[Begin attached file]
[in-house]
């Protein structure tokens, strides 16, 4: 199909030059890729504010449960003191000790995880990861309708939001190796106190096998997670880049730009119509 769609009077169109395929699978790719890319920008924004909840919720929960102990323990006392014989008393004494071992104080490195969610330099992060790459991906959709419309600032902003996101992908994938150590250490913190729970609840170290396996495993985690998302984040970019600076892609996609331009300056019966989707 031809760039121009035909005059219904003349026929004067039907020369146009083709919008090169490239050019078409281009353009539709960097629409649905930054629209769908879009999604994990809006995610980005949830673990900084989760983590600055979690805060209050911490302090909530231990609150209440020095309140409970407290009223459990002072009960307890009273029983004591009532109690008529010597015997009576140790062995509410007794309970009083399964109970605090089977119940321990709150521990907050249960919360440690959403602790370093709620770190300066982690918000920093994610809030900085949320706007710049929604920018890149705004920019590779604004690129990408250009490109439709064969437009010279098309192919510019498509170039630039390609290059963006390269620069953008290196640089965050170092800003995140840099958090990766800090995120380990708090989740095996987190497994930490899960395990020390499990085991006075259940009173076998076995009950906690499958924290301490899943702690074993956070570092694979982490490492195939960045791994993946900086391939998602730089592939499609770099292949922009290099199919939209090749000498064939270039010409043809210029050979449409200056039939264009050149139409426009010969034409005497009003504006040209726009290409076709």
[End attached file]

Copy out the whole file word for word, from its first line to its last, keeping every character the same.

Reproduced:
[in-house]
């Protein structure tokens, strides 16, 4: 199909030059890729504010449960003191000790995880990861309708939001190796106190096998997670880049730009119509 769609009077169109395929699978790719890319920008924004909840919720929960102990323990006392014989008393004494071992104080490195969610330099992060790459991906959709419309600032902003996101992908994938150590250490913190729970609840170290396996495993985690998302984040970019600076892609996609331009300056019966989707 031809760039121009035909005059219904003349026929004067039907020369146009083709919008090169490239050019078409281009353009539709960097629409649905930054629209769908879009999604994990809006995610980005949830673990900084989760983590600055979690805060209050911490302090909530231990609150209440020095309140409970407290009223459990002072009960307890009273029983004591009532109690008529010597015997009576140790062995509410007794309970009083399964109970605090089977119940321990709150521990907050249960919360440690959403602790370093709620770190300066982690918000920093994610809030900085949320706007710049929604920018890149705004920019590779604004690129990408250009490109439709064969437009010279098309192919510019498509170039630039390609290059963006390269620069953008290196640089965050170092800003995140840099958090990766800090995120380990708090989740095996987190497994930490899960395990020390499990085991006075259940009173076998076995009950906690499958924290301490899943702690074993956070570092694979982490490492195939960045791994993946900086391939998602730089592939499609770099292949922009290099199919939209090749000498064939270039010409043809210029050979449409200056039939264009050149139409426009010969034409005497009003504006040209726009290409076709």